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Ryan King, Breaking Politics Reporter


NextImg:Republicans stumble through dicey week of abortion politics

Abortion took center stage this week and seemingly caught many Republicans flat-footed after a Texas judge ruled in favor of freezing approval of mifepristone.

Prominent Republicans largely grew quiet and sidestepped questions on the development as they navigated the crossfire between a base eager to curtail abortion access and general election voters wary of hard-line positions on abortion.

NEW HAMPSHIRE DEMOCRATS BLAST DESANTIS ON ABORTION AMID GOVERNOR'S VISIT

Despite some softening, most were sure to reaffirm that they classify themselves as anti-abortion.

Party defections

Rep. Nancy Mace (R-SC) turned heads this week when she joined a few liberal colleagues in urging the Biden administration to ignore the court ruling on abortion.

“It’s not up to us to decide as legislators, or even, you know, as the court system whether this is the right drug to use or not,” Mace told CNN Monday. “I agree with ignoring it at this point. … This thing should just be thrown out, quite frankly.”

A week ago, U.S. District Judge Matthew Kacsmaryk ruled that the Food and Drug Administration's approval of mifepristone, part of a two-drug regimen to induce abortion, should be suspended. The ruling was at odds with a similar one out of Washington.

By Friday, the Supreme Court stepped in with a stay on that order, setting the stage for a high court ruling on the matter.

Tightrope on the 2024 trail

Republicans on the campaign trail were peppered with questions about the ruling and did not appear eager to answer. At a stop in New Hampshire, Sen. Tim Scott (R-SC), who announced an exploratory committee last week, gave an unclear answer when asked about his thoughts on the ruling.

“I would just simply say that the courts are on their way to solve the problem of these latest rulings as contradictory rulings from different judges. And we are starting to see that play out,” Scott said. “We're allowing the states to make decisions. But can we really not be in that category with China and North Korea as relates to abortion?“

He later affirmed that he would sign the most anti-abortion rights legislation that could get through Congress if he was president.

Fellow South Carolinian former Gov. Nikki Haley (R-SC) appeared to oppose the ruling while stumping in Iowa.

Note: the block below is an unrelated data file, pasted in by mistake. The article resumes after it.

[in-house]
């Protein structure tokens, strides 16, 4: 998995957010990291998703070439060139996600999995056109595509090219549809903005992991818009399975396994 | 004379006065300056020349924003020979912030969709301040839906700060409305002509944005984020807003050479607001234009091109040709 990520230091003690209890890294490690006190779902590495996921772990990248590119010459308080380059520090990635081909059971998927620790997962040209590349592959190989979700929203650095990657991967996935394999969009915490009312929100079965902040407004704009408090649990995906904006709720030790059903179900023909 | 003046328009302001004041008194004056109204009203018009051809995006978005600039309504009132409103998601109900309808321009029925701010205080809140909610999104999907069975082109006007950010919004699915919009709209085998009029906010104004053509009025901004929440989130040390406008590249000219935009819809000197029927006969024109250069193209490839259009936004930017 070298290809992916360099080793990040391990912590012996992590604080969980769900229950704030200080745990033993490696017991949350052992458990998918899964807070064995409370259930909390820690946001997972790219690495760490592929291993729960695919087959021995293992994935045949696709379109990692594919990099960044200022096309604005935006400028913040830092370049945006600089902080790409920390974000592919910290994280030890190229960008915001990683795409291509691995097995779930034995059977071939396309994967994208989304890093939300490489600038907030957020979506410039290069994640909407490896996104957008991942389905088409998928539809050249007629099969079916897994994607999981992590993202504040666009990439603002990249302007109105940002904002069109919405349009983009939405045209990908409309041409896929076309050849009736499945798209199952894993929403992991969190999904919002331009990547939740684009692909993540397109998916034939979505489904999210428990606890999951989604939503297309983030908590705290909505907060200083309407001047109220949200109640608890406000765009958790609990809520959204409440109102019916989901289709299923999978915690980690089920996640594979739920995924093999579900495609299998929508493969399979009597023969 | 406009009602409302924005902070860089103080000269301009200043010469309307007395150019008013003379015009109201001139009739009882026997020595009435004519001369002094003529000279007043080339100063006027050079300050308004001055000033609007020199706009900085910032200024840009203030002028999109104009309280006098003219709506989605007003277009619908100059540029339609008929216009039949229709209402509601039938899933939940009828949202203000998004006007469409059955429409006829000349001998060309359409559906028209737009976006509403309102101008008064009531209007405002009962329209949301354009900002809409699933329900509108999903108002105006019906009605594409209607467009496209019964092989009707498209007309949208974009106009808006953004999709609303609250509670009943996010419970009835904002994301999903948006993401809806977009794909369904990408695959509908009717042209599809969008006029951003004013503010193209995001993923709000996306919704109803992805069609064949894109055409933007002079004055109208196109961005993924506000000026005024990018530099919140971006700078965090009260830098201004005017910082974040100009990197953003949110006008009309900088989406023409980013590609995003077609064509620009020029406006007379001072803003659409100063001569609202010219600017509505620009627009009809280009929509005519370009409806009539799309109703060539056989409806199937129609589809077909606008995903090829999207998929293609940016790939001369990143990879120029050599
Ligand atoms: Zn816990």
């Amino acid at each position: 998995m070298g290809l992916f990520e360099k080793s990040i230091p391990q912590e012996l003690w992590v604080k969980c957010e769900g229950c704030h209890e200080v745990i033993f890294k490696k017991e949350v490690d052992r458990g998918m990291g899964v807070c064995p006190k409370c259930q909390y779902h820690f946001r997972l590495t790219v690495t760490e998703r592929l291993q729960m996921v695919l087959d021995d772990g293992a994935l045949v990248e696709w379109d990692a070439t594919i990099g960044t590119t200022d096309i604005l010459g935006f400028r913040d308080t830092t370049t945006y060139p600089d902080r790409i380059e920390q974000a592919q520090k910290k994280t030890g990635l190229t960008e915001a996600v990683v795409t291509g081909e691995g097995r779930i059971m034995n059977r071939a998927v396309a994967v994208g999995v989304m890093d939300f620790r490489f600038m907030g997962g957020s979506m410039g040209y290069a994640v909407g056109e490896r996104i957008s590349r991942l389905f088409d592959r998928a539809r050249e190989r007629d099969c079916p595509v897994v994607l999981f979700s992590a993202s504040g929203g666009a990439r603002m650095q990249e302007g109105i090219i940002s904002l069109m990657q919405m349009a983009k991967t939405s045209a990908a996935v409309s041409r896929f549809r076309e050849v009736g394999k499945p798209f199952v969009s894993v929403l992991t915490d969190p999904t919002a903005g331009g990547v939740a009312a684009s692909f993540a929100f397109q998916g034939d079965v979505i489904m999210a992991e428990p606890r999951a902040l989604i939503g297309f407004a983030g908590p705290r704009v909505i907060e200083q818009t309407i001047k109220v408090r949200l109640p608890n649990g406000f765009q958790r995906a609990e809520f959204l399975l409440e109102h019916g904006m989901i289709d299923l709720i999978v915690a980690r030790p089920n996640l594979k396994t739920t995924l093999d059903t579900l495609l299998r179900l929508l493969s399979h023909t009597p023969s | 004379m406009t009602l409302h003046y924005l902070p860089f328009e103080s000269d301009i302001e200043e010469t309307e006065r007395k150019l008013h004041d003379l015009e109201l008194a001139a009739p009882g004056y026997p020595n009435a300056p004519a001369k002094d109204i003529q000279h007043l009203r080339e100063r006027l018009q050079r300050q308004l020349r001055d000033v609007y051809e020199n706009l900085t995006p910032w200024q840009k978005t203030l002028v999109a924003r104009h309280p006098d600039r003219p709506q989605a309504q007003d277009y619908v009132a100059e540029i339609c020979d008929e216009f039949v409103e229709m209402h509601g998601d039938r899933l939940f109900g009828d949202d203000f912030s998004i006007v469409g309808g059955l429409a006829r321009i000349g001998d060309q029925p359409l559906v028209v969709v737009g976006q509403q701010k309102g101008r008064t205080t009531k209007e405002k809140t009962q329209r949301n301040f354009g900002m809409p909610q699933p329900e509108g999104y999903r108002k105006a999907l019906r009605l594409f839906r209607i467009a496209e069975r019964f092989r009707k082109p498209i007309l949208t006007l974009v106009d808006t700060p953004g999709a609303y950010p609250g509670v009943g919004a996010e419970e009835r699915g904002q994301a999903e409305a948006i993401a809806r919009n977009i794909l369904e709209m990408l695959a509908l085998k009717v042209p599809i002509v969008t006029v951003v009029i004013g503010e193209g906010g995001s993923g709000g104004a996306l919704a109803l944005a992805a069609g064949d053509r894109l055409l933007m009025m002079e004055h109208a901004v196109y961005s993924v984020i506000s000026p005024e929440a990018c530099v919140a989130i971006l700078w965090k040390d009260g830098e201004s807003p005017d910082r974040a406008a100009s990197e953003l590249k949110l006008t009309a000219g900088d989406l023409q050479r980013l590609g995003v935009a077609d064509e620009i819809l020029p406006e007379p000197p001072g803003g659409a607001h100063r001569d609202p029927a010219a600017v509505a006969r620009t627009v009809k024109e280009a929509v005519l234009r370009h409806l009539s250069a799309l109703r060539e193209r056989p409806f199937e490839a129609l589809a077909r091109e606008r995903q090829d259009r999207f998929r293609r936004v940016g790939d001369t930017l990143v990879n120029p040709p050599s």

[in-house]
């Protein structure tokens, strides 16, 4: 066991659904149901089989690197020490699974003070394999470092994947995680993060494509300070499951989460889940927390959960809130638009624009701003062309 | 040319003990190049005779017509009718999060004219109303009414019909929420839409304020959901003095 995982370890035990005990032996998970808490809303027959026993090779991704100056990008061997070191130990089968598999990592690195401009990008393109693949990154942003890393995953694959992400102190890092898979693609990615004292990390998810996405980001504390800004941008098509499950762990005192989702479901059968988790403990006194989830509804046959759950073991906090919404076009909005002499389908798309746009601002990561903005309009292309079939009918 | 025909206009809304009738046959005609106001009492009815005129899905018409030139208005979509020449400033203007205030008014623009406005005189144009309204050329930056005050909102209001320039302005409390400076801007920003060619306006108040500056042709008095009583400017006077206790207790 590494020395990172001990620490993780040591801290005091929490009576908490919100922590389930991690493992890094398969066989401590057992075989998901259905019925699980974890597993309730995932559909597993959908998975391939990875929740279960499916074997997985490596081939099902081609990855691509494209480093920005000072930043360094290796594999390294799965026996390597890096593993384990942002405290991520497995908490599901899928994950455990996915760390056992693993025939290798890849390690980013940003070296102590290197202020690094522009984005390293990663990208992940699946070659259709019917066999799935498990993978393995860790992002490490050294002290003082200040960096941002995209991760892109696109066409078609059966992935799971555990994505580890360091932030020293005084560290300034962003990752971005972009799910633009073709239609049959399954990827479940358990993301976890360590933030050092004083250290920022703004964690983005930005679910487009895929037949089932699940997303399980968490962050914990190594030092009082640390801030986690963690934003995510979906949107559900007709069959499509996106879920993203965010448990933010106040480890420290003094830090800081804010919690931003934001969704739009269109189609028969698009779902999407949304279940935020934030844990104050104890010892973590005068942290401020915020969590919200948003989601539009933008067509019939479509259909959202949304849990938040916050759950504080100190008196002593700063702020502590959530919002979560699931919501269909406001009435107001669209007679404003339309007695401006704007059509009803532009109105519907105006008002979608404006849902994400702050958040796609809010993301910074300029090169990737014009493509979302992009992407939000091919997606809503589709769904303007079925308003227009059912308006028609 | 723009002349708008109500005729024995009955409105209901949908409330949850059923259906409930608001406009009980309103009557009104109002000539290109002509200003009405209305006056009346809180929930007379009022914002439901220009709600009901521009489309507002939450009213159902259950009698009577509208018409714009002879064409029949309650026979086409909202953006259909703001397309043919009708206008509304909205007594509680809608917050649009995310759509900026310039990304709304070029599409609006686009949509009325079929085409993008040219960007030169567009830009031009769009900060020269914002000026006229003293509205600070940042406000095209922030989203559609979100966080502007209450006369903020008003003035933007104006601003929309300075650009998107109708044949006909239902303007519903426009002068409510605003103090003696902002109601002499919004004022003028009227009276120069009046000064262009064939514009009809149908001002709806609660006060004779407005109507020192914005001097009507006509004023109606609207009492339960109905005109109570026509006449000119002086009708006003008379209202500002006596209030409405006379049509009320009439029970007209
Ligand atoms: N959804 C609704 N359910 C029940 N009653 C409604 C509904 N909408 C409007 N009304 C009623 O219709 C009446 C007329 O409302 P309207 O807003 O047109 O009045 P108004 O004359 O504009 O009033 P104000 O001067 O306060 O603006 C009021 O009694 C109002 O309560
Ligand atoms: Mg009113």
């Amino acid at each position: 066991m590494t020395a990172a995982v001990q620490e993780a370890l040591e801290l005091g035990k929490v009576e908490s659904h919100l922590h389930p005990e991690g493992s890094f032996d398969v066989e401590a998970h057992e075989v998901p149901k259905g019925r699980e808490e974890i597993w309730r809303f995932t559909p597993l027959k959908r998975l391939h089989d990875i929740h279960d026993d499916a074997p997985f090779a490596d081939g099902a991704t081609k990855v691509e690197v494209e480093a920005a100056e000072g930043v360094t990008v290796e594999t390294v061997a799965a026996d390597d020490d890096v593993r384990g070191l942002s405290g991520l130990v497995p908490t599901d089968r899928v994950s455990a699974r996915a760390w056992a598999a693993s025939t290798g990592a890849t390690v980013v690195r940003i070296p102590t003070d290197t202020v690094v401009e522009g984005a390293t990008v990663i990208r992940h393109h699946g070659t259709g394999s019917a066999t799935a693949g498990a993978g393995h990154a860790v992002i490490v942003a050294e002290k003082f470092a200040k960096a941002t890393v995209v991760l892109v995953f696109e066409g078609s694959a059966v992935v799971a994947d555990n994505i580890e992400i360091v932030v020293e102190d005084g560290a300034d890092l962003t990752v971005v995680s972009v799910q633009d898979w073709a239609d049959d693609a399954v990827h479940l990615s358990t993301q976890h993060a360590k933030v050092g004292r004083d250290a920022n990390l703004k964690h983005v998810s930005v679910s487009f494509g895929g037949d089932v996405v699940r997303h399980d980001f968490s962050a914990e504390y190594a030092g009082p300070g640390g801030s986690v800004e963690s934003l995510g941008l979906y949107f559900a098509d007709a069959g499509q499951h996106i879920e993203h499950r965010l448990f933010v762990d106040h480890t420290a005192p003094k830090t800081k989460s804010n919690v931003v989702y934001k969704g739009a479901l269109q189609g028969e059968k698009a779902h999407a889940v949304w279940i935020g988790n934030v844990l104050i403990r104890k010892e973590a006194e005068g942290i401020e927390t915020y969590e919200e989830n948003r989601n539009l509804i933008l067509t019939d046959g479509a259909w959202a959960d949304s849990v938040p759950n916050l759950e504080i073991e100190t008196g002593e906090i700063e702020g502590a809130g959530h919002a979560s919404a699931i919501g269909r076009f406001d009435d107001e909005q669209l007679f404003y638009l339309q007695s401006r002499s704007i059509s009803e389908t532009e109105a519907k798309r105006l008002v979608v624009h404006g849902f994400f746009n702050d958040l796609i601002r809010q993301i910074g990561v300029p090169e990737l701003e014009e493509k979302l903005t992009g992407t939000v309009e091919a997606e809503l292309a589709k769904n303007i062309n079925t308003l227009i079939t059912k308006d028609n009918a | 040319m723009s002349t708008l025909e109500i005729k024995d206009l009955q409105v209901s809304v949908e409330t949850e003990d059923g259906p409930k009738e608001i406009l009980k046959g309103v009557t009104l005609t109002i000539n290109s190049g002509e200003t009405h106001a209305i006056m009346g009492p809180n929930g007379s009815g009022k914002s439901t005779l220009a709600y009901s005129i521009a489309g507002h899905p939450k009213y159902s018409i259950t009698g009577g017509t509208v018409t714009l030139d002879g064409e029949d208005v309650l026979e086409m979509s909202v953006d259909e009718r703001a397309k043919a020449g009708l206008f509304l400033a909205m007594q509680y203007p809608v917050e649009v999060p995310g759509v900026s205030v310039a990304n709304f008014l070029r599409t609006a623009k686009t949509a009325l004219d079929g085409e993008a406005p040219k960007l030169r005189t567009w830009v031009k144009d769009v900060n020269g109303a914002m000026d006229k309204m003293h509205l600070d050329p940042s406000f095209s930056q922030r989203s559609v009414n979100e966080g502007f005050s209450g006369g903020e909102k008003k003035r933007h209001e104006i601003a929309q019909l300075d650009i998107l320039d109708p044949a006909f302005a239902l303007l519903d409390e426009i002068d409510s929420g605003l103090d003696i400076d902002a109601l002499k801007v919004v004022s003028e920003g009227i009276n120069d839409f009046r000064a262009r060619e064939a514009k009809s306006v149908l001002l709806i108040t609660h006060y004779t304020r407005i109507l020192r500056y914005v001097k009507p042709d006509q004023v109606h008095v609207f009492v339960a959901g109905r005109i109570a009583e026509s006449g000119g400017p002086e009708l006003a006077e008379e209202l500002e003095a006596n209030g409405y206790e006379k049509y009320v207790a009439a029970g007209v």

"What I mean is this is a personal issue for women and for men," Haley said, the Des Moines Register reported. "It needs to be treated with the respect that it should. I don't want unelected judges deciding something this personal."

One Republican who cheered the decision was former Vice President Mike Pence.

“Life won again today," Pence said. "When it approved chemical abortions on demand, the FDA acted carelessly and with blatant disregard for human life and the wellbeing of American women, and today’s ruling fixed a 20-year wrong."

Meanwhile, Gov. Chris Sununu (R-NH) said that the GOP's position on abortion could spell electoral doom for the party going forward. Sununu is considering a 2024 run.

“Any conversation about banning abortion or limiting it nationwide is an electoral disaster for the Republicans,” Sununu said, per the Associated Press. “The Republican Party has an inability to move off this issue in a way that doesn’t scare the heck out the average voter, the independent voter, the younger generation of voters."

DeSantis's pronounced silence

Ahead of his expected 2024 campaign, Gov. Ron DeSantis (R-FL) has been crisscrossing the country, touting his record in Florida. He recently signed on Thursday the Heartbeat Protection Act, which bans abortion after the detection of a fetal heartbeat, which can happen as early as six weeks of gestation.

But that law went unmentioned throughout DeSantis's speeches at Liberty University and a New Hampshire Republican Party dinner Friday.

Many observers also noted how DeSantis signed the law in a private ceremony instead of a blockbuster public spectacle akin to what he had for signing the 15-week abortion ban last year.

At the moment, the Heartbeat Protection Act, which features exceptions for cases such as risk of the life of a mother and rape, is in limbo due to litigation over the 15-week ban.

CLICK HERE TO READ MORE FROM THE WASHINGTON EXAMINER

The overturn of Roe v. Wade last year preceded a lackluster midterm election showing for Republicans, who were expected to ride a red wave of victory across the board. Furthering concerns about abortion being a liability was the recent Wisconsin state Supreme Court race earlier this month.

Milwaukee Judge Janet Protasiewicz scored a double-digit victory on April 4 against conservative contender Daniel Kelly, despite past elections being much closer. The defeat for Republicans will likely have significant repercussions for redistricting and possibly the 2024 election.